Jocelyn Doll/Campbell River Mirror Habitat volunteers and North Island College students lay the foundation for Habitat for Humanity’s latest build on Hilchey Road. The build includes four duplexes and one triplex to be built over the next three years.

Largest Habitat build in Campbell River gets a helping hand

City council has waived fees for Habitat to help with its largest ever Campbell River build

Typically, it’s Habitat for Humanity giving the hand up but recently, the non-profit was on the receiving end of such a gesture.

At its March 27 meeting, Campbell River City Council agreed to help Habitat make its most recent build – a multi-family development on Hilchey Road – a bit more financially viable.

Habitat will be exempt from posting a $29,233 bond – an upfront cost posted by an applicant to ensure no road damage occurs during development and that all the landscaping promised by the developer comes to fruition – and will receive a $23,000 grant-in-lieu to cover land-use application fees.

Council also asked city staff to report back on a strategy for helping Habitat with external costs and development cost charges, both of which the city does not have the ability to waive.

Then on Monday, the good news continued to pour in for Habitat. The province announced it is providing a $200,000 grant to help build the first of four duplexes Habitat is constructing on a one-acre piece of land the organization purchased at 477 Hilchey Rd.

“We are proud to partner with Habitat for Humanity Vancouver Island North to provide safe and affordable housing for families in need,” said Rich Coleman, minister responsible for housing, in a release. “Projects like this are a fundamental part of a vibrant and healthy community and can change the lives of the people who call them home.”

Habitat for Humanity intends to construct 11 residential housing units (four duplexes and one triplex) over the next three years. Construction on the first two three-bedroom duplexes began in March and they are expected to be ready for occupancy in July.

Pat McKenna, executive director of Habitat for Humanity Vancouver Island North, said he the organization is greatful for all of the help it’s received thus far.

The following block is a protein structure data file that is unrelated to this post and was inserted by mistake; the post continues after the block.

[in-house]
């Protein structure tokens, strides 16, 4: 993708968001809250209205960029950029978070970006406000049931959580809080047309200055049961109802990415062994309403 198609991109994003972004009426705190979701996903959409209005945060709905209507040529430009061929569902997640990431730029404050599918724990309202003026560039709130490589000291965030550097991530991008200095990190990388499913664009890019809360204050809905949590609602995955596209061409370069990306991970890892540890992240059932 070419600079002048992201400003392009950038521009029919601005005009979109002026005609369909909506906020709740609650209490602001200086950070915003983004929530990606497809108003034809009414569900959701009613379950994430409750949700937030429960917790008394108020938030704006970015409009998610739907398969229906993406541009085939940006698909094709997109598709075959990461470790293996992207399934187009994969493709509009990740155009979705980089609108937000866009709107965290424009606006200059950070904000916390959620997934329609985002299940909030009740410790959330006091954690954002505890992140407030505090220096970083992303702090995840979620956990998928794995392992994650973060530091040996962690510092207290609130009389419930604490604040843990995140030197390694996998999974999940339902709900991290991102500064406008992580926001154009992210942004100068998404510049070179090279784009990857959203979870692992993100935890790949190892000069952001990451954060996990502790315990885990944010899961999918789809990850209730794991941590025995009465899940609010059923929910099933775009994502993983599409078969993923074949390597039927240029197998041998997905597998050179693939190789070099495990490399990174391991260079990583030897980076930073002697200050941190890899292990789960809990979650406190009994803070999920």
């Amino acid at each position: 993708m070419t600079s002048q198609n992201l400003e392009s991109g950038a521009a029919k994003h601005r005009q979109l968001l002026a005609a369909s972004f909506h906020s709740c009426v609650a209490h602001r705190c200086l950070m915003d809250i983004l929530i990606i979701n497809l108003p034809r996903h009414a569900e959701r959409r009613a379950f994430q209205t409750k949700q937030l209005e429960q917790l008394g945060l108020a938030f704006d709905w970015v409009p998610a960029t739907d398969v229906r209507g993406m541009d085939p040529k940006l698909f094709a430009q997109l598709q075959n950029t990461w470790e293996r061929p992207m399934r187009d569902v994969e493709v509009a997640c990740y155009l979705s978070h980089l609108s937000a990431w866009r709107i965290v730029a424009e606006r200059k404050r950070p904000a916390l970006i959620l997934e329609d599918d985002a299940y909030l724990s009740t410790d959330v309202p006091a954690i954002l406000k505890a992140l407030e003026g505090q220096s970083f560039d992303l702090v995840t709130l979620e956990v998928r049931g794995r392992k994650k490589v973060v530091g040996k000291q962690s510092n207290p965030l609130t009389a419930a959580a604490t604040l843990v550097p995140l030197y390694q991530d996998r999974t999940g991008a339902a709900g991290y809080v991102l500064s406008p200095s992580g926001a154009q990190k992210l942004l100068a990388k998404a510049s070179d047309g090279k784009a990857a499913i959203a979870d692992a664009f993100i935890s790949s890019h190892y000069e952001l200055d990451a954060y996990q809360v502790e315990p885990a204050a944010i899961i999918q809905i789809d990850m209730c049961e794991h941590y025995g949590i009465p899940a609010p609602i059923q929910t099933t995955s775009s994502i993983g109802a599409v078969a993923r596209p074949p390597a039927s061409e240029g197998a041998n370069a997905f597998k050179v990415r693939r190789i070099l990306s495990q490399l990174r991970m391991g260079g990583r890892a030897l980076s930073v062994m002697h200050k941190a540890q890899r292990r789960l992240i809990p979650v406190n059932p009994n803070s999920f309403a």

“This funding has enabled us to finalize the first phase of a project to provide strength, security and affordable home ownership for Campbell River families,” McKenna said. “We couldn’t have carried this out without the help of our partners, so a big thank you to all of them, especially the City of Campbell River, North Island College and its foundation program for carpentry, electrical and plumbing.”

This most recent build is the fourth for Habitat in Campbell River, following the success of duplexes built by volunteers on Maple Street, Hilchey, and most recently, Dalton Road. All totalled, the homes have provided home ownership to six local families.

The newest project will bring that total to 17 families.

McKenna told council in January that through a family selection process for the Dalton Road build, Habitat has already identified three families who will benefit from this most recent build which is expected to be completed in the fall of 2020.

Habitat for Humanity completed its first build in Campbell River in 2009 when roughly 400 volunteers helped build a duplex on property donated by the city on Maple Street.

That was followed by a second duplex on Hilchey Road in 2015 and, last year, another duplex on Dalton Road, again on city-donated land.

Habitat for Humanity builds homes for families who otherwise could not afford a mortgage. Habitat homeowners make monthly loan payments that are based on approximately 30 per cent of their gross monthly household income. Owners must also put in 500 hours of ‘sweat equity’ which typically consists of volunteering to help build their home.

Successful homeowner applicants must have a regular income that is not Employment Insurance or Income Assistance and they must have full custody of at least one child under the age of 18.

For more information on Habitat for Humanity visit,